Finally, section 163.1(1)(d) explains that any audio recording that has a dominant characteristic of description, presentation, or representation of sexual activity with a person under the age of eighteen years for a sexual purpose is considered to be child pornography.

What does “Distributing” Child Pornography Mean?

 There are two ways in which an individual can receive a conviction under section 163.1(3) for distribution of child pornography in Brampton. The accused must either (a) transmit, or make available child pornography, or (b) possess child pornography for the purpose of transmission, making available, distribution, sale, advertising, or exportation.

How can “Distributing” Child Pornography be Proved?

In order to prove that an individual distributed child pornography, the Brampton Crown must show that the accused had subjective knowledge of the child pornographic material contained in the video, film, photo, written material, audio recording, or other visual representation. It is not sufficient for the Brampton Crown to only prove recklessness. To prove distribution of child pornography in Brampton, one of the following must be established by the Crown:

(1) intent by the accused to make child pornography materials accessible to others through the use of a file sharing program or something similar,

(2) the accused had knowledge that they were making file sharing programs available to others, or

(3) wilful blindness by the accused. This can be established by proof that the accused’s made child pornographic files available to others through a file sharing program coupled with a suspicion by the accused that they had done so. However, the accused took no steps to determine if this suspicion was true.

What does “Making” Child Pornography Mean?

In order to be convicted for making child pornography, an individual must create novel child pornography. That is, an instance of child pornography that differs from existing instances of child pornography. No cases after 2008 have stated that downloading and then transmitting child pornography on to a disk amounts to making child pornography in Brampton. The “maker” of the child pornography is the individual who controls or directs the production of novel child pornography.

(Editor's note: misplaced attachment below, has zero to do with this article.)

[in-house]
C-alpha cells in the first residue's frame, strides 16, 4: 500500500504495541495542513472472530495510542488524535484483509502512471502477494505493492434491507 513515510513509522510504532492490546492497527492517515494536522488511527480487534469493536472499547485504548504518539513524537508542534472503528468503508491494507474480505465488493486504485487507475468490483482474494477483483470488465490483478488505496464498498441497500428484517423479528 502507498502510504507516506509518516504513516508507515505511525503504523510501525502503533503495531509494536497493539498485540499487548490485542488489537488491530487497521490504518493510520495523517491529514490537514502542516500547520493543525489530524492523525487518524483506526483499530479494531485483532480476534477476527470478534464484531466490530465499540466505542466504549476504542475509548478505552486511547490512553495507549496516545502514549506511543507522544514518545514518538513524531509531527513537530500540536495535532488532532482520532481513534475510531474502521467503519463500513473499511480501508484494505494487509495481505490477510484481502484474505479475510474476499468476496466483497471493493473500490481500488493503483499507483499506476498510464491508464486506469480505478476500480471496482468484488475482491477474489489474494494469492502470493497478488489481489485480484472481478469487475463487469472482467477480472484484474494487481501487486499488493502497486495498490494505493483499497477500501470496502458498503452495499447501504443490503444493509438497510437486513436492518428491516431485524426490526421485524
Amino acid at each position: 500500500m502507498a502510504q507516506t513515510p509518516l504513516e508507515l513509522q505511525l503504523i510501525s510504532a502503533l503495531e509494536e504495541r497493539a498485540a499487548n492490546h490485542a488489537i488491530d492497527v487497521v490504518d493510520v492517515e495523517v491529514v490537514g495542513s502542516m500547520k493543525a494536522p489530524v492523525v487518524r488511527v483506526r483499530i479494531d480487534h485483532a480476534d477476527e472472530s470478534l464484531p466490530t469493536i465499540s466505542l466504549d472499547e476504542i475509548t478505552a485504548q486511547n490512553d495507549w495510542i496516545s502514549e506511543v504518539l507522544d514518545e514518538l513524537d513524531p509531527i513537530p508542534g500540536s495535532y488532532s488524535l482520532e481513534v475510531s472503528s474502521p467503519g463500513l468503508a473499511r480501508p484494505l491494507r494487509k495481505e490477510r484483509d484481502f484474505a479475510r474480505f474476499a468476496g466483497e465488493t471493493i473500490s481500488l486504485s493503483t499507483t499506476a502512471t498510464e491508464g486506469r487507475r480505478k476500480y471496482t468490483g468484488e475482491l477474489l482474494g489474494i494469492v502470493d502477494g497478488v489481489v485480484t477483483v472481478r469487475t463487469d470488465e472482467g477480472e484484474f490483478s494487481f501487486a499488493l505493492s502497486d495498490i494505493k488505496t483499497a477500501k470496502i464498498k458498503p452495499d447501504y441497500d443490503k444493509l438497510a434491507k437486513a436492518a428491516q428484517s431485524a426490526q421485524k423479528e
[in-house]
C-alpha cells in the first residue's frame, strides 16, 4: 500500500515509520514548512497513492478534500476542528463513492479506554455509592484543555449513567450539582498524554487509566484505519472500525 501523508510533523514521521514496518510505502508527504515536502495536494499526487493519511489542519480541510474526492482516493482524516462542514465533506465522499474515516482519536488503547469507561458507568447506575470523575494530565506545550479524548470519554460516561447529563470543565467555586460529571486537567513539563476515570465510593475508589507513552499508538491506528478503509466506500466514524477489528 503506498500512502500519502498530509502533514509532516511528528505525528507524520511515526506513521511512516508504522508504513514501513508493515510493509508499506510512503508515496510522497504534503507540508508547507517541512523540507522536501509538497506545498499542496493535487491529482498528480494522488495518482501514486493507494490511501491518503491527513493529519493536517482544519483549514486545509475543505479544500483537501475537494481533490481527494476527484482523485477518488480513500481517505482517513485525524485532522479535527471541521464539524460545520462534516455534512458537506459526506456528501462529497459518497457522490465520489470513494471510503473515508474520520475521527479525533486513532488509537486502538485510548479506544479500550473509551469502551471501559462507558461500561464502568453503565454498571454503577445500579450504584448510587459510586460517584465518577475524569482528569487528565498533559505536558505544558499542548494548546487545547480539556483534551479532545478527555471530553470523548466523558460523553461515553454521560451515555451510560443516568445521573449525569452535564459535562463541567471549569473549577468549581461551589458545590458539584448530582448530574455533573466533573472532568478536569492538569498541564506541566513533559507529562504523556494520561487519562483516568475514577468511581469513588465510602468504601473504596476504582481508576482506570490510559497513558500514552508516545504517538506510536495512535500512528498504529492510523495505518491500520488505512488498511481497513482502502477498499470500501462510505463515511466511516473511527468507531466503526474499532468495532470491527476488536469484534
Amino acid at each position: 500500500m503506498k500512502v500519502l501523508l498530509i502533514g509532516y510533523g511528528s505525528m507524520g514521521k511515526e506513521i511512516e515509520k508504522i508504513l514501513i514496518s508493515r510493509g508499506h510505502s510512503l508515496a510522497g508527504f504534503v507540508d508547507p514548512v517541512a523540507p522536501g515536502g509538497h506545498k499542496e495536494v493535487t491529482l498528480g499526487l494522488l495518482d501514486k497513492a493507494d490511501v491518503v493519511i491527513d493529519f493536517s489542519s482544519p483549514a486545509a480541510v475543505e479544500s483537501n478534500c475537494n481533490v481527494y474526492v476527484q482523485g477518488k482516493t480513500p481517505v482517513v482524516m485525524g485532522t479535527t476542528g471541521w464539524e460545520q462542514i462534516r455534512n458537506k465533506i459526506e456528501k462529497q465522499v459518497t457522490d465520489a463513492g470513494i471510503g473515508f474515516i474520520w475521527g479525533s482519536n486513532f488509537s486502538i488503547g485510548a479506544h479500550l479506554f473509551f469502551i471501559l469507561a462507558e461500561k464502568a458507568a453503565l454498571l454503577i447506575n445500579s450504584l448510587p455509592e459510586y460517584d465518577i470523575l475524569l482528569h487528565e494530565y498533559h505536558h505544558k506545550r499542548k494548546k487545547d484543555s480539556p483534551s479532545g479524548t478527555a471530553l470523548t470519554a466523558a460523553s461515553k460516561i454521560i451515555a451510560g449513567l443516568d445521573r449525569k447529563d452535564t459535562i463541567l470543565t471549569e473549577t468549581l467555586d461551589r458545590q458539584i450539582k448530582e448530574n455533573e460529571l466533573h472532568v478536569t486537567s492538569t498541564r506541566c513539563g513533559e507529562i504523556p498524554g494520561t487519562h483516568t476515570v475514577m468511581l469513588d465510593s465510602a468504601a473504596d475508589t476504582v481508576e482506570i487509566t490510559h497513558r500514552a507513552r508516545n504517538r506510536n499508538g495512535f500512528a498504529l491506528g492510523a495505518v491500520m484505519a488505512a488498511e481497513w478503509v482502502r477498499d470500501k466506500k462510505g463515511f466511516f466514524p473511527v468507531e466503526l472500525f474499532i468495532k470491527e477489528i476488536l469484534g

What does “Possession” of Child Pornography Mean?

Possession of child pornography in Brampton requires that the accused have possession of the underlying data files in some way. Solely viewing an image online is not sufficient to prove possession. The subject matter being “possessed” is simply the file itself, not the child pornography that is found within the file. For this reason, it is not necessary that the accused actually have viewed the content of the file. It is only necessary that the accused be aware of the underlying illegal nature of the file being stored on their computer. The possession of the file begins at the time the accused initiates the downloading of the file, not the time at which the downloading of the file is completed. Solely accessing a child pornography website or viewing a child pornography image onscreen is not enough to prove possession of child pornography in Brampton.

How can “Possession” of Child Pornography be Proved?

In order to prove possession of child pornography in Brampton under section 163.1(4) of the Criminal Code, the Brampton Crown Attorney should be able to prove:

(1) the identity of the accused as the culprit,

(2) the date and time of the incident of child pornography,

(3) the jurisdiction of the child pornography (including both region and province),

(4) the culprit possessed a photo, film, video, other visual representation, written material, or audio recording,

(5) the photo, film, video, other visual representation, written material, or audio recording were child pornography, and

(6) the culprit knew or was wilfully blind to the nature of the above materials.

With all forms of possession of child pornography, the Brampton Crown Attorney is required to prove that the accused had knowledge and control of the materials.

In order to prove personal possession of child pornography in Brampton, the Crown must prove that there was:

(1) physical contact with the file,

(2) knowledge of the criminal character of the file, and

(3) a degree of control over the file.

In order to prove constructive possession of child pornography in Brampton, the Crown must prove that the accused:

(1) had knowledge of the character of the object,

(2) knowingly put or kept the object in a particular place, and

(3) intended to have the object in the place for his/her “use of benefit” or that of another person.

What does “Accessing” Child Pornography Mean?